Over the past decade, there has been a marked increase in the number of regulations and reporting requirements present in the financial sector. As a result, having the right compliance framework is now one of the most important aspects of every hedge fund’s daily activities.
As the punishment for failure to meet these requirements can be costly fines or Congressional inquiries, having the right compliance framework is vital. According to the SEC, a record $6.4 billion in fines were issued during Fiscal Year 2022. Of the 760 enforcements issued, 129 were against companies for failing to comply with disclosure filing deadlines, a rate of roughly one every three days.
Let’s first examine some of the regulations with which hedge funds must comply in both the United States and the European Union, then we’ll explore the best practices for making sure these reporting requirements are met.
The Dodd-Frank Wall Street Reform and Consumer Protection Act of 2010, commonly referred to as simply “Dodd-Frank”, requires all hedge funds to register with the SEC and file Form PF, which details the level of risk to which managed clients are exposed by the fund’s actions. That same year, Congress also passed the Foreign Account Tax Compliance Act, also known as FATCA, which requires financial institutions located outside the United States to report on financial transactions conducted by US citizens. This ensures that all offshore investment income is properly taxed. The European Union, or EU, enacted its version of the legislation in 2014.
In 2022, Dodd-Frank was updated and reporting times were drastically decreased. For example, under Dodd-Frank, if a hedge fund or private equity firm lost 20% of its valuation over a 10-day period, that information would be filed in a quarterly report. After the change, those institutions must now report that information to the SEC within one business day to remain in compliance. Additionally, new requirements were adopted by the SEC in May 2023 that update the disclosure regulations that hedge funds must follow, specifically with regard to Form PF. The new rules are reportedly aimed at protecting investors from risk by requiring fund advisors to notify regulators of events that might precipitate an economic recession like the Financial Crisis of 2008 and 2009.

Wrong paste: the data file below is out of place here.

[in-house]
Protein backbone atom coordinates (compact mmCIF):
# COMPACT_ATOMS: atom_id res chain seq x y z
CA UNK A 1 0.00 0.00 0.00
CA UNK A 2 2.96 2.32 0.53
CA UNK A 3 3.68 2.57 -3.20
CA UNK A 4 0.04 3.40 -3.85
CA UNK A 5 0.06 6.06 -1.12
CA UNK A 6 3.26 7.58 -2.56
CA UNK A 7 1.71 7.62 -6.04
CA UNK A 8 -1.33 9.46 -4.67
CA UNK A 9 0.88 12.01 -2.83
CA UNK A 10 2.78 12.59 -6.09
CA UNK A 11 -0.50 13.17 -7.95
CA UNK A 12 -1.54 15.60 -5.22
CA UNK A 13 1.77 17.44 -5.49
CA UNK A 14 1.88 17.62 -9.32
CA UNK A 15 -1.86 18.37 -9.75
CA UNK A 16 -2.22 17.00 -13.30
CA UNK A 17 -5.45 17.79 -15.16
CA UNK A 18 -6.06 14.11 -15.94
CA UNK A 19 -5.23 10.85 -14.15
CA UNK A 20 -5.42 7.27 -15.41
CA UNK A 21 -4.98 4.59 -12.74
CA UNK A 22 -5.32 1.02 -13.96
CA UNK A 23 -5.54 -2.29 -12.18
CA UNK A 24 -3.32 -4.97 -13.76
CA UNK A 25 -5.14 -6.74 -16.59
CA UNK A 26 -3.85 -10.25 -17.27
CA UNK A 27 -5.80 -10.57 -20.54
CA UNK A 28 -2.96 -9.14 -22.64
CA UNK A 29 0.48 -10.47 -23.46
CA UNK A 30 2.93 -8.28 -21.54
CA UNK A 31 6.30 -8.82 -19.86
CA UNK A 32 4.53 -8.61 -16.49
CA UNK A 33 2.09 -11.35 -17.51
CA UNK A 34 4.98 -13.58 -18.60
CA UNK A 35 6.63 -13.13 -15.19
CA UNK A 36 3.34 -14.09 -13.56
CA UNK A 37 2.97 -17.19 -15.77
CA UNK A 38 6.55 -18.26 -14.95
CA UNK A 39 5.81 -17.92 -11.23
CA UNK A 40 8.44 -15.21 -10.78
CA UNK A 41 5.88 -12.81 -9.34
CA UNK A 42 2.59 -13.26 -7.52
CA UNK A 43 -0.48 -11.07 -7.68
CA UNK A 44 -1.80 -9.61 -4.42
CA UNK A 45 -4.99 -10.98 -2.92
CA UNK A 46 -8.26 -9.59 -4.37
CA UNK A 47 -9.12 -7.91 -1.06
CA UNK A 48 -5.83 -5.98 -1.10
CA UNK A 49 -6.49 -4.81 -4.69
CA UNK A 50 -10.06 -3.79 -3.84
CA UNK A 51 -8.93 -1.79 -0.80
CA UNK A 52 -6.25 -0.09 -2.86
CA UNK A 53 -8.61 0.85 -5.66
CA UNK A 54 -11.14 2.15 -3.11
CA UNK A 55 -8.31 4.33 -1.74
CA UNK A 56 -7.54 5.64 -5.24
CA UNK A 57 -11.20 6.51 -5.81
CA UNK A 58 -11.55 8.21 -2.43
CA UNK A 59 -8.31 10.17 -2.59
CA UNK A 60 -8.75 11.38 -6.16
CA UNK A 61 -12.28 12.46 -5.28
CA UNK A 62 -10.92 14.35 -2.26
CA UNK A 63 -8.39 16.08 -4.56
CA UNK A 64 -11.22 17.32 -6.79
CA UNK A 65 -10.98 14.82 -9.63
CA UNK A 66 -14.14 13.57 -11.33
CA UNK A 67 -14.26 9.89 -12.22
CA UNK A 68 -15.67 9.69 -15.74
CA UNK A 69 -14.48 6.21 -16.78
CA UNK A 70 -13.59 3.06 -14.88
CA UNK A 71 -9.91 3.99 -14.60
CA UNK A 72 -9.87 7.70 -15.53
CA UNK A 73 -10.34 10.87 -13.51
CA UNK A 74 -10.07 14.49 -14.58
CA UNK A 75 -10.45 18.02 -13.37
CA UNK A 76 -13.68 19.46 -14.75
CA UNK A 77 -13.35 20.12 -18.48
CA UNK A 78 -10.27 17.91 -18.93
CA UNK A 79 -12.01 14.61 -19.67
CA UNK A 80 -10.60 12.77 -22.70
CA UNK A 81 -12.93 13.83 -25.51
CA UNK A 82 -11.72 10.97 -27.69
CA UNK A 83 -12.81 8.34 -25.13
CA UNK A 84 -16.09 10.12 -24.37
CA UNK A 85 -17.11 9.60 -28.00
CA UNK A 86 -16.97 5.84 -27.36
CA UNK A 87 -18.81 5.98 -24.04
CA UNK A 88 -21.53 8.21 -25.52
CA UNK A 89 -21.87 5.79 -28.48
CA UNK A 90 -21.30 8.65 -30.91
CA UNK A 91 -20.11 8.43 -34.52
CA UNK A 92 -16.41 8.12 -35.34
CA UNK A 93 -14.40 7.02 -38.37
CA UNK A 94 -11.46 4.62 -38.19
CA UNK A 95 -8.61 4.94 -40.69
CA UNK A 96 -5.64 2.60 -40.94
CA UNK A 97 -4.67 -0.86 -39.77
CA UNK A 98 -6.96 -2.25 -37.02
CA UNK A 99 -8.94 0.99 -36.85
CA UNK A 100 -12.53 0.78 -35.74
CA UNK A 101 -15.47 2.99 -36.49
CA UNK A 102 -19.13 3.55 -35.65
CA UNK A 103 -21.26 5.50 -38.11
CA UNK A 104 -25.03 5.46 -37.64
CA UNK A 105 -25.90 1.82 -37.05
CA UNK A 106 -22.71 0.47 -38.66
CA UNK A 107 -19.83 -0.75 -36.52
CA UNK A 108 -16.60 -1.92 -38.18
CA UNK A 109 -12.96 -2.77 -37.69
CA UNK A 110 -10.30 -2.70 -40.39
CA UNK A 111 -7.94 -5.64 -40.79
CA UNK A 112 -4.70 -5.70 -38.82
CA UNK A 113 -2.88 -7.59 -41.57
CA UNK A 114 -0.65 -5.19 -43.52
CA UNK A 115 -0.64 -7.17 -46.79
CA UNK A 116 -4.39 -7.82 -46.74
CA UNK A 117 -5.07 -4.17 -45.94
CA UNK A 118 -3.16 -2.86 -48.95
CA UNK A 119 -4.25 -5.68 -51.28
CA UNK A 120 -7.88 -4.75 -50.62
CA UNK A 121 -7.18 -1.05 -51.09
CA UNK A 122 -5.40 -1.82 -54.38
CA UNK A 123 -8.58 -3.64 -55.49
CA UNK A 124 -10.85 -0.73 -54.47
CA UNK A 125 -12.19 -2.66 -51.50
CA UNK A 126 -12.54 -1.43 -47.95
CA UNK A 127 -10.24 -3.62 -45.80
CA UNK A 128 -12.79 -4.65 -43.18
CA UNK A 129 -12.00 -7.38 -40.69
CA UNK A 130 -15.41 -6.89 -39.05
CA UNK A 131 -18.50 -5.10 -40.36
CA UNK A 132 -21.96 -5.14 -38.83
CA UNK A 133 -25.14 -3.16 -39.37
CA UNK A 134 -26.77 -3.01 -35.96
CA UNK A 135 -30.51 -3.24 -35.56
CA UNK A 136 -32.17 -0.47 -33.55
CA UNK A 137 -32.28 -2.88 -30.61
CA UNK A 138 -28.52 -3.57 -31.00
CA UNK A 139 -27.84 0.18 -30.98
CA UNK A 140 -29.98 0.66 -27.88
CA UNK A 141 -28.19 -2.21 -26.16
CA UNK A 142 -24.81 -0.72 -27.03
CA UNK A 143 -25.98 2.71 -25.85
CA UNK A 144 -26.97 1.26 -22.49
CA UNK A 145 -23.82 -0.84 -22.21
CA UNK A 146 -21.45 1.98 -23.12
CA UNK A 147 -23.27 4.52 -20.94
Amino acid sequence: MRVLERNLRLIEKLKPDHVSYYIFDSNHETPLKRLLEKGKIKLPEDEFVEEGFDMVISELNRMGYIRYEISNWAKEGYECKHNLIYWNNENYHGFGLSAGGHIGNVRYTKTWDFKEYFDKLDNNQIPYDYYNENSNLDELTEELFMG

The EU has also introduced new reporting requirements over the past few years. The 2014 Network and Information Security Directive, or NIS, requires that every investor’s confidential information be protected on secure networks and that any security breach be reported immediately. There are similar SEC laws in America.
The European Market Infrastructure Regulation, or EMIR, has some similarities with Dodd-Frank, including stricter requirements for investor accounts that trade on margins and a shorter grace period before those investors are subject to margin calls.
Building a Solid Compliance Framework
Although all hedge funds will be familiar with these and other regulations, some of them may have issues keeping up with all of the paperwork involved, the frequency of reports, and other aspects. That is why it is highly recommended that a framework be put into place that helps ensure compliance.
Some funds have a dedicated staff whose entire job is to ensure that the necessary paperwork is completed accurately and submitted to the Securities and Exchange Commission before the deadline. However, this can also be rather time-consuming and expensive, due to the amount of specialized labor required.
Although making sure that paperwork is filed properly and on time is important, there are several other components of a compliance framework that should be addressed as well. Risk management and due diligence must be part of such a framework, as a company operating at too high of a risk level could potentially be violating its fiduciary obligation to the fund’s investors.
For these and other reasons, the role of a compliance manager is very important to hedge fund operations. This comes at a cost. Based on averages from Salary.com, a large hedge fund that requires a team of a manager and four officers could spend nearly half a million dollars every year just to make sure they’re operating within the confines of SEC regulations, not including bonuses, incentives, benefits, or other forms of non-salary compensation.
Compliance Starts at the Core
Compliance reporting cannot simply be outsourced. While it is true there are multiple vendors that offer Form-PF and other compliance submission and filing services, this can only be done if the hedge fund or asset manager is accurately recording each and every transaction and valuation in a way that it can effectively be sliced, diced and categorized into the various reporting buckets required by the regulators. This in turn requires a robust, institutional portfolio risk, reporting, operations and accounting platform at the core of the business.
Fund Studio by Objecutive Inc.
One such option is Fund Studio, offered by the New York Metro-based Objecutive Inc. The platform offers comprehensive reporting, controls and operational support over the full life-cycle of every position held, from its trading, valuation, risk, accounting and reconciliation, across a highly comprehensive set of instrument types. More importantly, Fund Studio provides fine tagging and categorization needed as a foundation for regulatory reporting such as Form-PF.
Objecutive provides a fully outsourced middle-office managed service, or customers can use the cloud-based platform to complete the work themselves, or a combination of the two, depending on what works best for their needs. Ultimately, Fund Studio helps reduce cost, while improving visibility and control, allowing managers to focus on their core strength of driving ROI.